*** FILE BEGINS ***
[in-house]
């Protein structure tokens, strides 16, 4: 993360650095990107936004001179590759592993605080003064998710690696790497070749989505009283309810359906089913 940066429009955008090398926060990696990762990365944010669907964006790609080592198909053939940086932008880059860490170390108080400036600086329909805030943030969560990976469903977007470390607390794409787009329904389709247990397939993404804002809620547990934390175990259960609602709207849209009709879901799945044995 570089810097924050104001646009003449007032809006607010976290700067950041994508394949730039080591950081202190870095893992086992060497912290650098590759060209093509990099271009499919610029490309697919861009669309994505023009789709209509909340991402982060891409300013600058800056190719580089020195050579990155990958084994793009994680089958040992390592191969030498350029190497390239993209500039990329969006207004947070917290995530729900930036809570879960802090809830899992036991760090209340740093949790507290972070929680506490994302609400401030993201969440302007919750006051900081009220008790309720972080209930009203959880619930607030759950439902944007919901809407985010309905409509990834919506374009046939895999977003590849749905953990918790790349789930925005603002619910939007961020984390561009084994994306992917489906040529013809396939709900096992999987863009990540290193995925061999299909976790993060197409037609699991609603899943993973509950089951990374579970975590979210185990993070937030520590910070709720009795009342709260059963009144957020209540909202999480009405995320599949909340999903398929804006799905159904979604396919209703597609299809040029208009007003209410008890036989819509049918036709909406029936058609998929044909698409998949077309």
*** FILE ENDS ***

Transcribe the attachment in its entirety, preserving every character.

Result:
[in-house]
């Protein structure tokens, strides 16, 4: 993360650095990107936004001179590759592993605080003064998710690696790497070749989505009283309810359906089913 940066429009955008090398926060990696990762990365944010669907964006790609080592198909053939940086932008880059860490170390108080400036600086329909805030943030969560990976469903977007470390607390794409787009329904389709247990397939993404804002809620547990934390175990259960609602709207849209009709879901799945044995 570089810097924050104001646009003449007032809006607010976290700067950041994508394949730039080591950081202190870095893992086992060497912290650098590759060209093509990099271009499919610029490309697919861009669309994505023009789709209509909340991402982060891409300013600058800056190719580089020195050579990155990958084994793009994680089958040992390592191969030498350029190497390239993209500039990329969006207004947070917290995530729900930036809570879960802090809830899992036991760090209340740093949790507290972070929680506490994302609400401030993201969440302007919750006051900081009220008790309720972080209930009203959880619930607030759950439902944007919901809407985010309905409509990834919506374009046939895999977003590849749905953990918790790349789930925005603002619910939007961020984390561009084994994306992917489906040529013809396939709900096992999987863009990540290193995925061999299909976790993060197409037609699991609603899943993973509950089951990374579970975590979210185990993070937030520590910070709720009795009342709260059963009144957020209540909202999480009405995320599949909340999903398929804006799905159904979604396919209703597609299809040029208009007003209410008890036989819509049918036709909406029936058609998929044909698409998949077309």